Apr 9, 2018

Composed of system of connections of tissues, muscles, organs, and everything in between, the human body is indeed complex. And most of the time, the idea doesn’t hit us until, well, a new organ is discovered.

Just two weeks ago, scientists found a new organ that’s only been identified for the first time. Researchers from New York University’s (NYU) School of Medicine are calling it “interstitium.” It’s almost everywhere, just under our skin, in tissue layers surrounding the blood vessels, digestive tracts, muscles, lungs, and urinary systems.

nolisoli care new organ interstitium
Intestitium. Illustration courtesy of Jill Gregory

It was formerly thought as dense connective tissues just beneath our skin’s surface, when it’s actually interconnected, fluid-filled compartments.

“This series of spaces, supported by a meshwork of strong (collagen) and flexible (elastin) connective tissue proteins, may act like shock absorbers that keep tissues from tearing as organs, muscles, and vessels squeeze, pump, and pulse as part of daily function,” according to the NYU’s School of Medicine research paper.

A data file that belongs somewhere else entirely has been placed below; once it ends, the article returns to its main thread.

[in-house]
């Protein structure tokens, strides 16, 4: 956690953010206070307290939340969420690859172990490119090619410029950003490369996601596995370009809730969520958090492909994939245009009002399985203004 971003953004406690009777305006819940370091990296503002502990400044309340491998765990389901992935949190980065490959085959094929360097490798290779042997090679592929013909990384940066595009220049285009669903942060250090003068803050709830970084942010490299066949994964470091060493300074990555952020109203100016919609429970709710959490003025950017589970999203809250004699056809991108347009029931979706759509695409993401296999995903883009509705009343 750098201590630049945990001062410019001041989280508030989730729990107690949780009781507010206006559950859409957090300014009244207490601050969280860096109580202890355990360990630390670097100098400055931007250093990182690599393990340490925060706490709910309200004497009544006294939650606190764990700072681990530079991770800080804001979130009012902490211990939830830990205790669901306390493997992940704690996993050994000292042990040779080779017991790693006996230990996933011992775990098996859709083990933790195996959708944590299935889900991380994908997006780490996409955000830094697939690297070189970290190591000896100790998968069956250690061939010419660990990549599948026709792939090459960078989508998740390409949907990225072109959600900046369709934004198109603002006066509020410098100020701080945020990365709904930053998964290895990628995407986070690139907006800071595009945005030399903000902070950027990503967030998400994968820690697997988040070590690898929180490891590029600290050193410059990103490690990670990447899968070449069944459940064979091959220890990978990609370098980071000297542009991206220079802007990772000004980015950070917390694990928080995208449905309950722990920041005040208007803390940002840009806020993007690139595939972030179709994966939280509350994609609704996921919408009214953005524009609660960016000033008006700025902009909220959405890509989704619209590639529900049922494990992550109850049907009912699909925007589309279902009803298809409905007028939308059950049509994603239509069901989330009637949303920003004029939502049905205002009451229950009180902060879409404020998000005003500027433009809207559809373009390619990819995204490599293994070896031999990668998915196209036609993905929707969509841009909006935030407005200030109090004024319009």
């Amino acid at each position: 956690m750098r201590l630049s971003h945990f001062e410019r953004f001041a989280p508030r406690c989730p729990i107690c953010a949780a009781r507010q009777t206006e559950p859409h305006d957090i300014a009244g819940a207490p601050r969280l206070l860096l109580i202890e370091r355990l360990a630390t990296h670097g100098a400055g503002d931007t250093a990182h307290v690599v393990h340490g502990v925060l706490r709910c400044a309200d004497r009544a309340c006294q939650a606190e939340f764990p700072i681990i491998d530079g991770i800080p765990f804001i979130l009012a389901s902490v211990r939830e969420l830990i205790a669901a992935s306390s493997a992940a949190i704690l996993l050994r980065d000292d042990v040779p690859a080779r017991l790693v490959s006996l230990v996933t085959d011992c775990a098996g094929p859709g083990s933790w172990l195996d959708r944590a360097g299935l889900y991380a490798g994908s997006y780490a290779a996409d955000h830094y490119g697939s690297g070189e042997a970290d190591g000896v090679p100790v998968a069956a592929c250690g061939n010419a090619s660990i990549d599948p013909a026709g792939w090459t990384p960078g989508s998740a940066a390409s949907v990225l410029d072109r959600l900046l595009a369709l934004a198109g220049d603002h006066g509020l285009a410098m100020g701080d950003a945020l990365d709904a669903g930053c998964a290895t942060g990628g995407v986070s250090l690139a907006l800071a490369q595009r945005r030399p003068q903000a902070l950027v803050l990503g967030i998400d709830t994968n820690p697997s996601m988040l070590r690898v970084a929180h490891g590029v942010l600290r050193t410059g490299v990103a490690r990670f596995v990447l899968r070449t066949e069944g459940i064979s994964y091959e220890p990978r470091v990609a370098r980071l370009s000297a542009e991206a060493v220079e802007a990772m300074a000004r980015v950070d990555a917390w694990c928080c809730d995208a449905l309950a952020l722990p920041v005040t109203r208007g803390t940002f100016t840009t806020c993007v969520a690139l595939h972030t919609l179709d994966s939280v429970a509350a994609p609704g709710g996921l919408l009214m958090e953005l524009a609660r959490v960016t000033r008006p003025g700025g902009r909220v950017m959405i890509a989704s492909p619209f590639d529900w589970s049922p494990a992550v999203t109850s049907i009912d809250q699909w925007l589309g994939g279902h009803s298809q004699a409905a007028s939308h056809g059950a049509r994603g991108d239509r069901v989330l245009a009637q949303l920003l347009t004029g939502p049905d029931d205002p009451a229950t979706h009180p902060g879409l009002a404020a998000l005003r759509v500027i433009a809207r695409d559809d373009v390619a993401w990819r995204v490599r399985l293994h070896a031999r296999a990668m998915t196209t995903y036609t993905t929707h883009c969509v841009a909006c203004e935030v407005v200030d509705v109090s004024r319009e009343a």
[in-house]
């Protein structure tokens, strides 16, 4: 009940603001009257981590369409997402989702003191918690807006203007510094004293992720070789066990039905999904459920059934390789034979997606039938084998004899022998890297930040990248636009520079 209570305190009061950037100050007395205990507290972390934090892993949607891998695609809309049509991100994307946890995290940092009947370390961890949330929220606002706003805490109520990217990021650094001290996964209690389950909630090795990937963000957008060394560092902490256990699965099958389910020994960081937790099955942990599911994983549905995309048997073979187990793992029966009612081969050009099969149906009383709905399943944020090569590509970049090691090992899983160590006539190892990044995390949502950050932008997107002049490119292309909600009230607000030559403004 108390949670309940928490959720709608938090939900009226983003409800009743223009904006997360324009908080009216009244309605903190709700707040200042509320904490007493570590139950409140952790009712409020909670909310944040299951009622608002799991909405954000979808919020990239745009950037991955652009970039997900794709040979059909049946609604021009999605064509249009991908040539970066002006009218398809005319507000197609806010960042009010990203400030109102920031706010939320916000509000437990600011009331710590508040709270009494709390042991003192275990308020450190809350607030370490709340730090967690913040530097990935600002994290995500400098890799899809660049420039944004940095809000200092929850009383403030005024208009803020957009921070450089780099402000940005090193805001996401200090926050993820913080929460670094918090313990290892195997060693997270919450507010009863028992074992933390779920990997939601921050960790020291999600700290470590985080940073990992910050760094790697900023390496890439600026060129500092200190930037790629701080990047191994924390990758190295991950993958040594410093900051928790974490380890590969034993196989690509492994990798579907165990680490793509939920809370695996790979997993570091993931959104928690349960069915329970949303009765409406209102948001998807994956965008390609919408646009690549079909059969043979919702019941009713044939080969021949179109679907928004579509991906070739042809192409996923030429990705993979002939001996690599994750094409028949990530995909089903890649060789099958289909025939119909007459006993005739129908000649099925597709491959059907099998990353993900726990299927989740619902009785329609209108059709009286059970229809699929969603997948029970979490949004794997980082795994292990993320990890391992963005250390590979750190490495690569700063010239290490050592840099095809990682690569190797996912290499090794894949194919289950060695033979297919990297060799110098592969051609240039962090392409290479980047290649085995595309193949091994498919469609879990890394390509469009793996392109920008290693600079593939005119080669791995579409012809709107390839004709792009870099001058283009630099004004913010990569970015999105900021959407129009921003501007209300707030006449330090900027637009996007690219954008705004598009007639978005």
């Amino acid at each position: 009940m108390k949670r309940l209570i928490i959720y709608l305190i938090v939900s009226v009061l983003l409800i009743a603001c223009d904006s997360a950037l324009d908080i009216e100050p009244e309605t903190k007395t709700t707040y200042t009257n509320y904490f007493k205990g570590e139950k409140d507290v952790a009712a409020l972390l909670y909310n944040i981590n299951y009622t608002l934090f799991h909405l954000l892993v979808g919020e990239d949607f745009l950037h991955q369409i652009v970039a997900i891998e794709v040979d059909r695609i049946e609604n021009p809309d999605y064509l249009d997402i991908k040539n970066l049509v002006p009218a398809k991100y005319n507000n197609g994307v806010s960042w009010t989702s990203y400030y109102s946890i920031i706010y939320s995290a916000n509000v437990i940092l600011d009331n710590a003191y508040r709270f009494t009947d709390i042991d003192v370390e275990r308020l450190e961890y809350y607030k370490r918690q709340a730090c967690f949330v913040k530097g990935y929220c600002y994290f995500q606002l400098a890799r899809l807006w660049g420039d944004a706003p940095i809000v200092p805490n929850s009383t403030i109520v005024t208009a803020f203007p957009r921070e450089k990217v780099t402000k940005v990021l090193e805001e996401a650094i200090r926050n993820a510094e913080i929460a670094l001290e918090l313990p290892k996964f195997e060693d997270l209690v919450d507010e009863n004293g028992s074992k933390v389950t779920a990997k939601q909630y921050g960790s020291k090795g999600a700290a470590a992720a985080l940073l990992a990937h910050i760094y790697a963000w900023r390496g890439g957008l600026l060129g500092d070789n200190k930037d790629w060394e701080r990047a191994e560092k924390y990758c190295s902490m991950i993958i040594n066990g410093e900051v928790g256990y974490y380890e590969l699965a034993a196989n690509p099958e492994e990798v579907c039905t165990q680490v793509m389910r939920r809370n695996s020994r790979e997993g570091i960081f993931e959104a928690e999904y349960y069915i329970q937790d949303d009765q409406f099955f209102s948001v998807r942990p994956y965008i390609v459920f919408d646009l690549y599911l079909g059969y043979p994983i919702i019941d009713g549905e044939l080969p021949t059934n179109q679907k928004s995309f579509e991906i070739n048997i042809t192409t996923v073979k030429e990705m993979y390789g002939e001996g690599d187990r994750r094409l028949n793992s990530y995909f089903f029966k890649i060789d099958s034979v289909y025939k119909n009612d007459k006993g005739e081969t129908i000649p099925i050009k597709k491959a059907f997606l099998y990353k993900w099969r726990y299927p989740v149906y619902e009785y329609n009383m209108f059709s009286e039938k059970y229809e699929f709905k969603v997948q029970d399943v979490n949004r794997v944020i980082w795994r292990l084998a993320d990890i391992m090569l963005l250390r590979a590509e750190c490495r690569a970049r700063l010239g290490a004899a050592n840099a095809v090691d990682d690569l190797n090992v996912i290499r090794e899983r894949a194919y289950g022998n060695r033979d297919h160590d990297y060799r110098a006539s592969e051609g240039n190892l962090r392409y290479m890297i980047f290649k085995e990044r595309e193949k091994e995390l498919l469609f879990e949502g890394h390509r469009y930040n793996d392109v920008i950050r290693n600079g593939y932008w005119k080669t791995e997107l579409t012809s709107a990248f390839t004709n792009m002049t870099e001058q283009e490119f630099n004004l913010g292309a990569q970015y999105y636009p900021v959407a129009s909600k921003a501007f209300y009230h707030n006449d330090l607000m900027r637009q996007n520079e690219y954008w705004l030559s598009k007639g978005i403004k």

Since it’s like a shock absorber, NYU’s School of Medicine professor and one of the authors of the paper Neil Theise theorizes that the interstitium’s job is to immune our bodies from harm. It’s a source of lymph, a fluid that goes through our lymphatic system and supports immunity.

Among Theise’s theories for the purpose of the interstitium is that it’s a source of lymph, a fluid that moves through the body’s lymphatic system and supports immunity. He says that knowing how diseases spread through this part of the body could help researchers better understand how cancer spreads.

“Importantly, the finding that this layer is a highway of moving fluid may explain why cancer that invades it becomes much more likely to spread.”

What’s with the organ that it’s only discovered now? Nothing much. The fault’s mainly on the scientists’ side because of the way tissue is usually studied, where they drain the tissue’s fluids.

 

Featured image courtesy of National Geographic

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